The U.N.’s Terrible, Infuriating, Frustrating Climate Talks

Phillipines lead negotiator Yeb Sano expressed disappointment at the progress in U.N. climate talks while mourning thousands of deaths in his home country from a devastating typhoon.
National Journal
Alex Brown
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Alex Brown
Nov. 25, 2013, 10:55 a.m.

United Na­tions cli­mate talks ended Sat­urday with a last-ditch agree­ment to set a timetable in the fu­ture to make goals that will hope­fully one day com­prise part of a fu­ture pact on cli­mate change. If that doesn’t sound much like pro­gress, it took an ag­on­iz­ing ef­fort to broker even that res­ol­u­tion.

Talks in Warsaw, Po­land, star­ted two weeks ago with lim­ited hope for a large-scale fix, but their end tempered am­bi­tions even fur­ther. “By tak­ing us to the brink of col­lapse, look­ing over the edge and then pulling back, we come away feel­ing de­lighted that any pro­gress has been made at all,” said Jonath­an Grant, dir­ect­or of sus­tain­ab­il­ity and cli­mate change for Price­wa­ter­house­Coopers.

That “pro­gress” comes in the form of an agree­ment for each coun­try to provide emis­sions goals by the time in­ter­na­tion­al cli­mate del­eg­ates meet again in Par­is in 2015. The deal also provides some aid for poor coun­tries suf­fer­ing from the ef­fects of cli­mate change.

The first sign of trouble for these talks came early, when Warsaw was se­lec­ted as the host site. En­vir­on­ment­al groups wer­en’t pleased that one of Europe’s heav­iest coal-burn­ing coun­tries would serve as the back­drop to dis­cus­sions on how to cut emis­sions. Mean­while, the event’s Pol­ish or­gan­izers drew heat for a blog post sug­gest­ing — tongue-in-cheek, ap­par­ently — that melt­ing ice would open new op­por­tun­it­ies to chase “pir­ates, ter­ror­ists, and eco­lo­gists.”

Aus­tralia ad­ded its own con­tro­versy be­fore the talks began, tak­ing heat after it an­nounced it would not send a gov­ern­ment min­is­ter to Warsaw. Many of that coun­try’s lead­ers are in the midst of ef­forts to re­peal the car­bon tax, lead­ing to ac­cus­a­tions it isn’t ser­i­ous about tack­ling cli­mate is­sues.

Then, right be­fore the talks kicked off, Typhoon Haiy­an struck the Phil­ip­pines, killing thou­sands and — for many — il­lus­trat­ing the dis­astrous ef­fects of cli­mate change. Yeb Sano, the Filipino del­eg­ate to the con­fer­ence, opened the talks with a tear­ful call for ac­tion, pledging a hun­ger strike for the re­mainder of the meet­ings un­til an agree­ment was reached. The ur­gency of the dis­aster, coupled with Sano’s plea, only served to high­light the slow pace of find­ing cli­mate con­sensus.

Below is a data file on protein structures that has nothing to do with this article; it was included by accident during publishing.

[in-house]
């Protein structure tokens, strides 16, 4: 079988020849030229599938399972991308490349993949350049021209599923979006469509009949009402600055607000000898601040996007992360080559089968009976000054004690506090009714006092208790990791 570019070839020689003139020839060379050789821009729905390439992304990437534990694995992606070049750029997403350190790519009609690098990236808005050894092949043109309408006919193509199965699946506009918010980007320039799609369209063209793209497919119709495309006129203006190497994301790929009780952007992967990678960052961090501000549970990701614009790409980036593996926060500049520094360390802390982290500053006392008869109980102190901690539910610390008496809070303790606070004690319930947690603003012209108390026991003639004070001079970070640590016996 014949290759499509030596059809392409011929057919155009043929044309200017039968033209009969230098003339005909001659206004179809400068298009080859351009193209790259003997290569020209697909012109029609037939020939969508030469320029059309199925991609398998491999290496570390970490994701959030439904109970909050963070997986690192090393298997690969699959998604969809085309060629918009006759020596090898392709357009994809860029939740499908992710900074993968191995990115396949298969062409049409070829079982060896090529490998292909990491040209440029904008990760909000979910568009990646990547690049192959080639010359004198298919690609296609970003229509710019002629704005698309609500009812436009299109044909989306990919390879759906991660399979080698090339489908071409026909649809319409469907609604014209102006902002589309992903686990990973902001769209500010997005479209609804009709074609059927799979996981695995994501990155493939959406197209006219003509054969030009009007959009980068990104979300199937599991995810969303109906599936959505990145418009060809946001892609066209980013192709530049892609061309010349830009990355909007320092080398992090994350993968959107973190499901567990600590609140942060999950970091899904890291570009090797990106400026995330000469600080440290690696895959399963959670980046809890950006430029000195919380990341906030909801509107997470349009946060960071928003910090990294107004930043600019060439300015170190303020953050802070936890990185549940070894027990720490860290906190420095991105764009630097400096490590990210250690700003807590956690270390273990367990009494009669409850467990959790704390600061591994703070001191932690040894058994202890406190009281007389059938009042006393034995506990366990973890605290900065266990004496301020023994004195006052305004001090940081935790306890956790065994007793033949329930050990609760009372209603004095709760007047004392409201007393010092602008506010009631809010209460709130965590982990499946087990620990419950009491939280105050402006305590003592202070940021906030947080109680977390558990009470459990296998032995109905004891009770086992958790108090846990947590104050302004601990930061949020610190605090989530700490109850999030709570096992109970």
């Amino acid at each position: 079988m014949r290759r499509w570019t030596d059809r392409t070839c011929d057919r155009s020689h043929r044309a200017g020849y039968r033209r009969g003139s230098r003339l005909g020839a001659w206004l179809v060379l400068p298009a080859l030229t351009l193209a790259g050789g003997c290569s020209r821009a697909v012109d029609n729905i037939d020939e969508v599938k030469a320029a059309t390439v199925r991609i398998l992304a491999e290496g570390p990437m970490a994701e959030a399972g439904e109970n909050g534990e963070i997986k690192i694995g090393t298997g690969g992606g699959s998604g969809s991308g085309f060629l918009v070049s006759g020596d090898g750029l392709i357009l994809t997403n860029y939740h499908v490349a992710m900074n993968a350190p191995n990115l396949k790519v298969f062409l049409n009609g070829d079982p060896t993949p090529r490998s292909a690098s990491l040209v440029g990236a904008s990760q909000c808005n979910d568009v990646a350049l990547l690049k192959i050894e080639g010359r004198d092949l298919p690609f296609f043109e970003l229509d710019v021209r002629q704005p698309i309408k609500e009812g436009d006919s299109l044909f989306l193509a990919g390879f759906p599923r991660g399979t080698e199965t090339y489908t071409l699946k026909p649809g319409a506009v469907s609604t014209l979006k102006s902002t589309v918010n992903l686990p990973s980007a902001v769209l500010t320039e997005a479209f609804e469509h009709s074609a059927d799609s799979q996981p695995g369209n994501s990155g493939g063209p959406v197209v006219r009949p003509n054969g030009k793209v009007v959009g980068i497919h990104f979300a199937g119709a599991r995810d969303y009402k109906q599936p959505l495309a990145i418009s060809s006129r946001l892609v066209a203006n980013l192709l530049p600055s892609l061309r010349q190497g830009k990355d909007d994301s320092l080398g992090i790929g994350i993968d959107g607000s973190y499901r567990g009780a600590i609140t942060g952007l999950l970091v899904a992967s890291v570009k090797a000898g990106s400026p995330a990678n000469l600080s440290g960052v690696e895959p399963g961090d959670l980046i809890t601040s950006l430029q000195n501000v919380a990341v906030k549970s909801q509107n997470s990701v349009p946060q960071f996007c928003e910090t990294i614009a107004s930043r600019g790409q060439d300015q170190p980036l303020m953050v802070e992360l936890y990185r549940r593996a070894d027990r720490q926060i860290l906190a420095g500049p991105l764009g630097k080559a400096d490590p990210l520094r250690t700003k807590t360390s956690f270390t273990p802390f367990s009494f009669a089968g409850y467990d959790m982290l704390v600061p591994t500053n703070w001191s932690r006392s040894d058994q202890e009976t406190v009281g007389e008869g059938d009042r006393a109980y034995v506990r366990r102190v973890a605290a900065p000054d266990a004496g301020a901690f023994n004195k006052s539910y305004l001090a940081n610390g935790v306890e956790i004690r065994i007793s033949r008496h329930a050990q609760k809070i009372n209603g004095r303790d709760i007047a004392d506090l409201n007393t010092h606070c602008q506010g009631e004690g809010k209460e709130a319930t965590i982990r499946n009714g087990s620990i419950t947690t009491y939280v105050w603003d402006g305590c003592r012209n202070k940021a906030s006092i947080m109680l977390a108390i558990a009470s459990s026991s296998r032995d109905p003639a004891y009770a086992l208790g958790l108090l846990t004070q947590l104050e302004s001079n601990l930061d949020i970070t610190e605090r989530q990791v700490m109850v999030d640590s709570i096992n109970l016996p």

Less than a week in­to the con­fer­ence, Ja­pan an­nounced dra­mat­ic cut­backs to its once-am­bi­tious emis­sions goals, an­ger­ing many in the world com­munity.

It didn’t get bet­ter from there. The sum­mit di­vided over de­mands from poor coun­tries that in­dus­tri­al­ized na­tions provide aid for the dis­asters that may be in­duced by cli­mate change and that have a tend­ency to dis­pro­por­tion­ally im­pact the de­vel­op­ing world. The poor coun­tries staged a walkout mid­way through the con­fer­ence, claim­ing the “loss and dam­age” pro­vi­sions were in­ad­equate.

The same day, Po­land fired its en­vir­on­ment min­is­ter, Mar­cin Korolec, who was in the midst of presid­ing over the glob­al talks. He was al­lowed to keep his post at the con­fer­ence, but his dis­missal led many to be­lieve Po­land was send­ing a sig­nal about its un­will­ing­ness to ac­cept tough curbs on emis­sions.

One day later, en­vir­on­ment­al groups de­cided they’d had enough. Green­peace, the World Wild­life Fund, Friends of the Earth, and oth­ers walked out, cas­tig­at­ing a con­fer­ence that was “on track to de­liv­er vir­tu­ally noth­ing.”

They wer­en’t far off. In the end, it took the stuff of col­lege ex­am week — an all-night­er — for del­eg­ates to agree to try to do something in the fu­ture. Few were sat­is­fied when the con­fer­ence wrapped up with plans to make plans. “We did not achieve a mean­ing­ful out­come,” said Sano.

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